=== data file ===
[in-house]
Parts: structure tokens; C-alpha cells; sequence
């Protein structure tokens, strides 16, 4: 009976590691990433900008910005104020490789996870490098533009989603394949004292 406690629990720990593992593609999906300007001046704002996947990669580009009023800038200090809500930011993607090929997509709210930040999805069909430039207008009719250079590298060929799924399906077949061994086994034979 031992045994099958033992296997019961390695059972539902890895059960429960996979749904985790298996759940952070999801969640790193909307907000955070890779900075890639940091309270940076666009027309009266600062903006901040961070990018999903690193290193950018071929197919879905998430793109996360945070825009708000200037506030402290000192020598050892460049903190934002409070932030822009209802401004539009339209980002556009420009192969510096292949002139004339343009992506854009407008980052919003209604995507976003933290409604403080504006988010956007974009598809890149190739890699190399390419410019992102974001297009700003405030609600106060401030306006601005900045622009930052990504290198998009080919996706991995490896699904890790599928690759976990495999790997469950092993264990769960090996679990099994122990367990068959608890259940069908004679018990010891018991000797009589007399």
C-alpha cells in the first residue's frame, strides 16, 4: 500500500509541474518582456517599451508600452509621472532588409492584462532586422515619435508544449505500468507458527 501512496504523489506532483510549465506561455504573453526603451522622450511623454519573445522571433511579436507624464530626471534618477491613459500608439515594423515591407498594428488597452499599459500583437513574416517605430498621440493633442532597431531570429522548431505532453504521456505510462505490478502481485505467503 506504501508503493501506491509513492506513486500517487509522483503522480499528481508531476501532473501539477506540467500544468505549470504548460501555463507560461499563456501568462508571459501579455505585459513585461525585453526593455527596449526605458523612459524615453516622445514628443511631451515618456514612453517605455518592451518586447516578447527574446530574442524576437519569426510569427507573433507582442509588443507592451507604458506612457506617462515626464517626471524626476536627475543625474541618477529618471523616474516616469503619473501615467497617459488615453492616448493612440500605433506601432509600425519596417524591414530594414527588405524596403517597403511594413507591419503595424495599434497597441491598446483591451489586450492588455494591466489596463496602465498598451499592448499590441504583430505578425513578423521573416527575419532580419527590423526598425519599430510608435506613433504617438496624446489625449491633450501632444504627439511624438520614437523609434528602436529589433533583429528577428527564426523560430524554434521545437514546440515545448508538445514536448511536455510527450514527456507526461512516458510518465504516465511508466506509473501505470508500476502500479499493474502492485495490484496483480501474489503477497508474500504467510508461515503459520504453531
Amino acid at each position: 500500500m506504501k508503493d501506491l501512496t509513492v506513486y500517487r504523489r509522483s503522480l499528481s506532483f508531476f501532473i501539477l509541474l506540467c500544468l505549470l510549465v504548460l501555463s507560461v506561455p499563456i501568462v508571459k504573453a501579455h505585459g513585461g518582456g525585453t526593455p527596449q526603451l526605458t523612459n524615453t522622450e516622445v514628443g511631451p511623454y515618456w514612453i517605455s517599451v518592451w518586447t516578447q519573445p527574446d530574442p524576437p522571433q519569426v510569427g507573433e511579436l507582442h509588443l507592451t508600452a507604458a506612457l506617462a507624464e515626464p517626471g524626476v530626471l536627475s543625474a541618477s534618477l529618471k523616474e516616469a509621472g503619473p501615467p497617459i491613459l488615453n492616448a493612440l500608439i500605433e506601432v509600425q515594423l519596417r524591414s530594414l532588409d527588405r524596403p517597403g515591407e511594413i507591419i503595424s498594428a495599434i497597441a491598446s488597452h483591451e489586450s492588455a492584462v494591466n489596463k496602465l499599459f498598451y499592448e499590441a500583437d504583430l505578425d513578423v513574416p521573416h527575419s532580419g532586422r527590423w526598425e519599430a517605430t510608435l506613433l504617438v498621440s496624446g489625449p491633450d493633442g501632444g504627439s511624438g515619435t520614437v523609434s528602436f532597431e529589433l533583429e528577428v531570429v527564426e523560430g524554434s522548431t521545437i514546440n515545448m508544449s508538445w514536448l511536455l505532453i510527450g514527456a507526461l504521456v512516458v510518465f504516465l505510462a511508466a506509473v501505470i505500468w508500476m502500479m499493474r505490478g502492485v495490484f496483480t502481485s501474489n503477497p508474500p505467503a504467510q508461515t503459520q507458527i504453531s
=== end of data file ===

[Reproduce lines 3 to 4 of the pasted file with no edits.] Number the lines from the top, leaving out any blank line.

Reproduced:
């Protein structure tokens, strides 16, 4: 009976590691990433900008910005104020490789996870490098533009989603394949004292 406690629990720990593992593609999906300007001046704002996947990669580009009023800038200090809500930011993607090929997509709210930040999805069909430039207008009719250079590298060929799924399906077949061994086994034979 031992045994099958033992296997019961390695059972539902890895059960429960996979749904985790298996759940952070999801969640790193909307907000955070890779900075890639940091309270940076666009027309009266600062903006901040961070990018999903690193290193950018071929197919879905998430793109996360945070825009708000200037506030402290000192020598050892460049903190934002409070932030822009209802401004539009339209980002556009420009192969510096292949002139004339343009992506854009407008980052919003209604995507976003933290409604403080504006988010956007974009598809890149190739890699190399390419410019992102974001297009700003405030609600106060401030306006601005900045622009930052990504290198998009080919996706991995490896699904890790599928690759976990495999790997469950092993264990769960090996679990099994122990367990068959608890259940069908004679018990010891018991000797009589007399």
C-alpha cells in the first residue's frame, strides 16, 4: 500500500509541474518582456517599451508600452509621472532588409492584462532586422515619435508544449505500468507458527 501512496504523489506532483510549465506561455504573453526603451522622450511623454519573445522571433511579436507624464530626471534618477491613459500608439515594423515591407498594428488597452499599459500583437513574416517605430498621440493633442532597431531570429522548431505532453504521456505510462505490478502481485505467503 506504501508503493501506491509513492506513486500517487509522483503522480499528481508531476501532473501539477506540467500544468505549470504548460501555463507560461499563456501568462508571459501579455505585459513585461525585453526593455527596449526605458523612459524615453516622445514628443511631451515618456514612453517605455518592451518586447516578447527574446530574442524576437519569426510569427507573433507582442509588443507592451507604458506612457506617462515626464517626471524626476536627475543625474541618477529618471523616474516616469503619473501615467497617459488615453492616448493612440500605433506601432509600425519596417524591414530594414527588405524596403517597403511594413507591419503595424495599434497597441491598446483591451489586450492588455494591466489596463496602465498598451499592448499590441504583430505578425513578423521573416527575419532580419527590423526598425519599430510608435506613433504617438496624446489625449491633450501632444504627439511624438520614437523609434528602436529589433533583429528577428527564426523560430524554434521545437514546440515545448508538445514536448511536455510527450514527456507526461512516458510518465504516465511508466506509473501505470508500476502500479499493474502492485495490484496483480501474489503477497508474500504467510508461515503459520504453531